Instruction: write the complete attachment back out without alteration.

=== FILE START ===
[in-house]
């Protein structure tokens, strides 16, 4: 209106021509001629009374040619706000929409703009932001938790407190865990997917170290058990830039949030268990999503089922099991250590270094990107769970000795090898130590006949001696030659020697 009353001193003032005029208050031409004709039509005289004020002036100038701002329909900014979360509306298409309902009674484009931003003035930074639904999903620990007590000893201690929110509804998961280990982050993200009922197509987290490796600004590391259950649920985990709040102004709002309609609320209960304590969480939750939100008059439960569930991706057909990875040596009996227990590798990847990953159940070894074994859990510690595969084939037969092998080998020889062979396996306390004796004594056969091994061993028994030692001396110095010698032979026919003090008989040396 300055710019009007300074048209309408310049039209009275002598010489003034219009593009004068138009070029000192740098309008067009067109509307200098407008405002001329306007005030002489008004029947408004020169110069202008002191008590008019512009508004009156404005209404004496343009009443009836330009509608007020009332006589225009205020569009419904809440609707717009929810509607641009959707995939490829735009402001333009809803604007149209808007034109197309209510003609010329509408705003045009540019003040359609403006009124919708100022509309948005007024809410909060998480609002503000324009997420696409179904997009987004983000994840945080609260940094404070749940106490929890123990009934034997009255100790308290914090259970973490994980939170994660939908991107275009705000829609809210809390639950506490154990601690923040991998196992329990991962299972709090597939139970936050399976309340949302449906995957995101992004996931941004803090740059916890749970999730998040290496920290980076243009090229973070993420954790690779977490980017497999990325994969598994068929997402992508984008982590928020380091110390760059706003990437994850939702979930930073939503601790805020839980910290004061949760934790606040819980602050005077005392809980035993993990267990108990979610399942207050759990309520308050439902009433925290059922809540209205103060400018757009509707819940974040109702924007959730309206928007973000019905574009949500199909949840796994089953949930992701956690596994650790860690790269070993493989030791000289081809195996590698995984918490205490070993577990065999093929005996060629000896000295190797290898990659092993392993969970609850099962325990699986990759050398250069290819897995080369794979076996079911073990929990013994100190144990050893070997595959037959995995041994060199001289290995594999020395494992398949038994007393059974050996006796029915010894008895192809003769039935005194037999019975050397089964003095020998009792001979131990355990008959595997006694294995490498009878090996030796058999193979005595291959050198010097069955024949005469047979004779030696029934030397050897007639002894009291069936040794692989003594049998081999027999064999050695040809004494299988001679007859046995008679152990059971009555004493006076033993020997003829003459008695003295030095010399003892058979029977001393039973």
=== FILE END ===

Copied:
[in-house]
């Protein structure tokens, strides 16, 4: 209106021509001629009374040619706000929409703009932001938790407190865990997917170290058990830039949030268990999503089922099991250590270094990107769970000795090898130590006949001696030659020697 009353001193003032005029208050031409004709039509005289004020002036100038701002329909900014979360509306298409309902009674484009931003003035930074639904999903620990007590000893201690929110509804998961280990982050993200009922197509987290490796600004590391259950649920985990709040102004709002309609609320209960304590969480939750939100008059439960569930991706057909990875040596009996227990590798990847990953159940070894074994859990510690595969084939037969092998080998020889062979396996306390004796004594056969091994061993028994030692001396110095010698032979026919003090008989040396 300055710019009007300074048209309408310049039209009275002598010489003034219009593009004068138009070029000192740098309008067009067109509307200098407008405002001329306007005030002489008004029947408004020169110069202008002191008590008019512009508004009156404005209404004496343009009443009836330009509608007020009332006589225009205020569009419904809440609707717009929810509607641009959707995939490829735009402001333009809803604007149209808007034109197309209510003609010329509408705003045009540019003040359609403006009124919708100022509309948005007024809410909060998480609002503000324009997420696409179904997009987004983000994840945080609260940094404070749940106490929890123990009934034997009255100790308290914090259970973490994980939170994660939908991107275009705000829609809210809390639950506490154990601690923040991998196992329990991962299972709090597939139970936050399976309340949302449906995957995101992004996931941004803090740059916890749970999730998040290496920290980076243009090229973070993420954790690779977490980017497999990325994969598994068929997402992508984008982590928020380091110390760059706003990437994850939702979930930073939503601790805020839980910290004061949760934790606040819980602050005077005392809980035993993990267990108990979610399942207050759990309520308050439902009433925290059922809540209205103060400018757009509707819940974040109702924007959730309206928007973000019905574009949500199909949840796994089953949930992701956690596994650790860690790269070993493989030791000289081809195996590698995984918490205490070993577990065999093929005996060629000896000295190797290898990659092993392993969970609850099962325990699986990759050398250069290819897995080369794979076996079911073990929990013994100190144990050893070997595959037959995995041994060199001289290995594999020395494992398949038994007393059974050996006796029915010894008895192809003769039935005194037999019975050397089964003095020998009792001979131990355990008959595997006694294995490498009878090996030796058999193979005595291959050198010097069955024949005469047979004779030696029934030397050897007639002894009291069936040794692989003594049998081999027999064999050695040809004494299988001679007859046995008679152990059971009555004493006076033993020997003829003459008695003295030095010399003892058979029977001393039973």